Overall rating 
 
1.7
Plot 
 
1.0
Characters 
 
2.0
Writing Style 
 
2.0

Not my type of book

Pretty Amy by Lisa Burstein
ARC received from Entangled Publishing
Release Date: 5-8-2012
The Sisters Say: A candid portrait of a teenager’s painful road to self-discovery

Pretty Amy is a heart-breaking tale of a teenager’s struggle to climb herself out of the downward spiral that has landed her at rock bottom. Lisa Burstein shows us what it’s like to be lonely and then accepted and then outcast and vilified in high school.

When I first started reading this book, I had a very difficult time getting from one chapter to the next because Amy was so heart-breaking. She’s shy and insecure and every bit of her self-worth is based upon how other people see her. She’s an avid smoker and, following her friends, tries to rebel against the normal life that haunts her. I had a really difficult time relating to Amy because I never got in trouble in high school (my parents were teachers so I steered clear of trouble!), and I loved high school and cheerleading and prom and all the other experiences it had to offer. With that said, I am glad I finished the book because it did get much better near the end, and I finally had some respect as Amy began to forget about the world and concentrate on herself.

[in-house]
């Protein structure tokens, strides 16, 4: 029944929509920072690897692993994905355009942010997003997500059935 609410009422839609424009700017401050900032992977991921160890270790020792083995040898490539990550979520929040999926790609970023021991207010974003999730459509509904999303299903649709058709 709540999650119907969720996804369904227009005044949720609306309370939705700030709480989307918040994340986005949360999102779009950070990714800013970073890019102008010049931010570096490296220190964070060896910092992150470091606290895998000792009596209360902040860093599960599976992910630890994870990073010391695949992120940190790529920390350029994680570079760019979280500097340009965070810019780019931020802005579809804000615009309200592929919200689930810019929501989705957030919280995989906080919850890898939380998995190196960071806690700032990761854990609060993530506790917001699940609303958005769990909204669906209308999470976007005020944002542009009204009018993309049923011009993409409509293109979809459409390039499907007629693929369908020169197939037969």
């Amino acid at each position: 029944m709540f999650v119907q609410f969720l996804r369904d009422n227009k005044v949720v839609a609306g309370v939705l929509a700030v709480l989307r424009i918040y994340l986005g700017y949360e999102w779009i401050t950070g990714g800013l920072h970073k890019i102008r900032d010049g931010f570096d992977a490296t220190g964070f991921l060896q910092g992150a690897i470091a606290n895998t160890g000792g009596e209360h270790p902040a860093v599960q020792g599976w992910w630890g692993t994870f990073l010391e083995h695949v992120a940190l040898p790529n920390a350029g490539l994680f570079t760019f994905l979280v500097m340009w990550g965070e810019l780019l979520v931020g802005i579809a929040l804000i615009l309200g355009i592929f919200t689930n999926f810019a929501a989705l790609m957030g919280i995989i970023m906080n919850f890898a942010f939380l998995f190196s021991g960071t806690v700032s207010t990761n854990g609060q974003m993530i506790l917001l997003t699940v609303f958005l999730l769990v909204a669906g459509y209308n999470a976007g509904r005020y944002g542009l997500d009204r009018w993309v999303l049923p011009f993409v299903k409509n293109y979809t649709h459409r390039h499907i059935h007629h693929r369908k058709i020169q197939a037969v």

Amy wasn’t the only character that caused high emotions with me¬¬—there were times I literally wanted to punch her parents (especially her mom) in the face. And then stomp away, only to return and hit them again! Being a parent, I tried to imagine myself in their situation—a child in trouble with the police for drugs; but even thinking about that, I was still angry with how her parents responded. I won’t say any more because I don’t want to spoil it, but let’s just say, high school isn’t the only obstacle with which poor Amy must learn to deal.

So…what did I enjoy about the book?

I love Amy’s sarcastic side—that’s the only part of her that is truly her at the beginning. She’s smug, smart, and misunderstood; and all of those characteristics come out in her sarcasm. For example, at one point Amy is talking about her mom, “For Chanukah last year she got me an itchy sweater and Chicken Soup for the Daughter’s Soul. The inscription read, FYI.” This is the part of Amy that I enjoyed, and as she grows throughout the novel, we see more and more of the true Amy.

I also really love Joe, Amy’s ex-best friend. We catch small glimpses of him throughout the novel, and although at times he comes off as a jerk, you can truly see that he has a good heart. He is the character that brought a smile to my face and kept me waiting for more! I do wish there would have been more of a romance in the novel because I’m a sucker for romance, and I think it would have given a slight break from the gut-wrenching torment that Amy went through day by day.

Overall, I think many readers will relate to Amy or will recognize a friend in her. It’s a truly honest depiction of the pains that loneliness and insecurity can create, and how, seeking attention, someone can act out in the worst ways. While this book wasn’t really for me, I do believe that it will gain a large number of fans who feel for her situation and who can learn from Amy’s road to realization.

Was this review helpful to you?